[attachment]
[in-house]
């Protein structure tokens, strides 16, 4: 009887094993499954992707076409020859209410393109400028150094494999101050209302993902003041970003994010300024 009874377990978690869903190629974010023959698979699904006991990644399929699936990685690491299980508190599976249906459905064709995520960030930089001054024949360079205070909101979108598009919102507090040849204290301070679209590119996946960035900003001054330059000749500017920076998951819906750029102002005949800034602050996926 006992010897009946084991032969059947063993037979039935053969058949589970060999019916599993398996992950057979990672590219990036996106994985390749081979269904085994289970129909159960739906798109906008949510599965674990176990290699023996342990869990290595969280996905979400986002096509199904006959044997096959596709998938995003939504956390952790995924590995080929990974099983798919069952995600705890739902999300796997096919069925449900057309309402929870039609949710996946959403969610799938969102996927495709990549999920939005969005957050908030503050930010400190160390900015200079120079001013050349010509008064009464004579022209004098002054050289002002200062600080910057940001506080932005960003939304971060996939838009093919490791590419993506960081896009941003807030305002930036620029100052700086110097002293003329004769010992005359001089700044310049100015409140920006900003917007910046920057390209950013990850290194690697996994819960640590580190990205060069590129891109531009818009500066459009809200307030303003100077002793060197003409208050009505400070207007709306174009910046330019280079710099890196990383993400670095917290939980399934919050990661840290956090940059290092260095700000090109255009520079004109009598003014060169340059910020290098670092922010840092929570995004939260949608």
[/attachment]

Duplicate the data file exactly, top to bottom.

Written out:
[in-house]
């Protein structure tokens, strides 16, 4: 009887094993499954992707076409020859209410393109400028150094494999101050209302993902003041970003994010300024 009874377990978690869903190629974010023959698979699904006991990644399929699936990685690491299980508190599976249906459905064709995520960030930089001054024949360079205070909101979108598009919102507090040849204290301070679209590119996946960035900003001054330059000749500017920076998951819906750029102002005949800034602050996926 006992010897009946084991032969059947063993037979039935053969058949589970060999019916599993398996992950057979990672590219990036996106994985390749081979269904085994289970129909159960739906798109906008949510599965674990176990290699023996342990869990290595969280996905979400986002096509199904006959044997096959596709998938995003939504956390952790995924590995080929990974099983798919069952995600705890739902999300796997096919069925449900057309309402929870039609949710996946959403969610799938969102996927495709990549999920939005969005957050908030503050930010400190160390900015200079120079001013050349010509008064009464004579022209004098002054050289002002200062600080910057940001506080932005960003939304971060996939838009093919490791590419993506960081896009941003807030305002930036620029100052700086110097002293003329004769010992005359001089700044310049100015409140920006900003917007910046920057390209950013990850290194690697996994819960640590580190990205060069590129891109531009818009500066459009809200307030303003100077002793060197003409208050009505400070207007709306174009910046330019280079710099890196990383993400670095917290939980399934919050990661840290956090940059290092260095700000090109255009520079004109009598003014060169340059910020290098670092922010840092929570995004939260949608």